Difference between revisions of "Writing system images"

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m (Terminal only)
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# Start the "Terminal"
 
# Start the "Terminal"
 
# Possibly "cd" to the location of the system image file, or put the file in our user's home folder
 
# Possibly "cd" to the location of the system image file, or put the file in our user's home folder
# Run <tt>distil list</tt>
+
# Run <tt>diskutil list</tt>
 
# Connect the disk (USB stick, CompactFlash, etc)
 
# Connect the disk (USB stick, CompactFlash, etc)
# Run <tt>distil list</tt> again, and notice the new device that appears (e.g. /dev/'''disk1''')
+
# Run <tt>diskutil list</tt> again, and notice the new device that appears (e.g. /dev/'''disk1''')
 
# Run <tt>diskutil unmountDisk /dev/'''disk1'''</tt> (if it fails, use the "Disk Utility" above)
 
# Run <tt>diskutil unmountDisk /dev/'''disk1'''</tt> (if it fails, use the "Disk Utility" above)
 
# Run <tt>gzcat halon-vsr-serial-amd64-3.0p33.img.gz | sudo dd bs=16k of=/dev/'''disk1'''</tt>
 
# Run <tt>gzcat halon-vsr-serial-amd64-3.0p33.img.gz | sudo dd bs=16k of=/dev/'''disk1'''</tt>
Note that "sudo" is needed on 10.8 (Mountain Lion) or later, which will make the system ask for your user's (or administrator) password.  
+
Note that "sudo" is needed on 10.8 (Mountain Lion) or later, which will make the system ask for your user's (or administrator) password.
  
 
== Linux/BSD ==
 
== Linux/BSD ==

Revision as of 10:18, 30 December 2013

The VSR software is shipped as software images; that is, a complete clone of a system disk. Installing the VSR is as simple as downloading an appropriate file from http://dl2.halon.se/vsr/ and writing it to disk such as a USB stick or CompactFlash. For more information, see the getting started page.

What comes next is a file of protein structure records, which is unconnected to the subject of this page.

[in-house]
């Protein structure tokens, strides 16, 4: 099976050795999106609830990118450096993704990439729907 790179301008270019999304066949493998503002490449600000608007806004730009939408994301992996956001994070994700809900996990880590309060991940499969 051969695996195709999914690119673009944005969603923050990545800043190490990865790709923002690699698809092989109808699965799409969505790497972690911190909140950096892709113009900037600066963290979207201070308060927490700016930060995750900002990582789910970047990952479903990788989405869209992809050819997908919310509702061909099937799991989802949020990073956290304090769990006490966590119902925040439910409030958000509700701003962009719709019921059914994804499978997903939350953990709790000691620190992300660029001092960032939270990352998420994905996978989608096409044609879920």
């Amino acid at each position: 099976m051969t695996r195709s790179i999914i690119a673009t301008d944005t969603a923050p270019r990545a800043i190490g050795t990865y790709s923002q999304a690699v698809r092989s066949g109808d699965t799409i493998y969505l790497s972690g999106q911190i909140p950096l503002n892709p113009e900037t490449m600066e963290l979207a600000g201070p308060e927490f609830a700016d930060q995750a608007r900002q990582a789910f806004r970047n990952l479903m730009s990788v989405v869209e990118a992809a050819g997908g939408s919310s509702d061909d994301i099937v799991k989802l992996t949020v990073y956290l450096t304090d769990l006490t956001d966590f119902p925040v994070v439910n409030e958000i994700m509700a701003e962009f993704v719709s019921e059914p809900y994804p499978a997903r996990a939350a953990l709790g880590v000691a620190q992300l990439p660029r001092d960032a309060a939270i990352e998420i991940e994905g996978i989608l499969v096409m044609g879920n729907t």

Mac OS X

  1. Connect the disk (USB stick, CompactFlash, etc)
  2. Start the "Disk Utility"
    • Select the disk
    • Press "Unmount" (if possible)
    • Press "Info" to find the "Disk Identifier" something like disk1
  3. Start the "Terminal"
    • Possibly "cd" to the location of the system image file, or put the file in our user's home folder
    • Run gzcat halon-vsr-serial-amd64-3.0p33.img.gz | sudo dd bs=16k of=/dev/disk1

Terminal only

  1. Start the "Terminal"
  2. Possibly "cd" to the location of the system image file, or put the file in our user's home folder
  3. Run diskutil list
  4. Connect the disk (USB stick, CompactFlash, etc)
  5. Run diskutil list again, and notice the new device that appears (e.g. /dev/disk1)
  6. Run diskutil unmountDisk /dev/disk1 (if it fails, use the "Disk Utility" above)
  7. Run gzcat halon-vsr-serial-amd64-3.0p33.img.gz | sudo dd bs=16k of=/dev/disk1

Note that "sudo" is needed on 10.8 (Mountain Lion) or later, which will make the system ask for your user's (or administrator) password.

Linux/BSD

  1. Connect the disk (USB stick, CompactFlash, etc)
  2. Run as root gzcat halon-vsr-serial-amd64-3.0p33.img.gz | dd bs=16k of=/dev/sdb

Note that the path to the file can be relative, and that sdb should be your inserted USB disk

Microsoft Windows

Microsoft Windows does not ship tools for uncompressing .gz files, however free tools are available such as 7-Zip. The uncompressed file should be written to a block device (such as a USB stick or CF disk) using Image Writer for Windows, which provides a graphical way of doing so.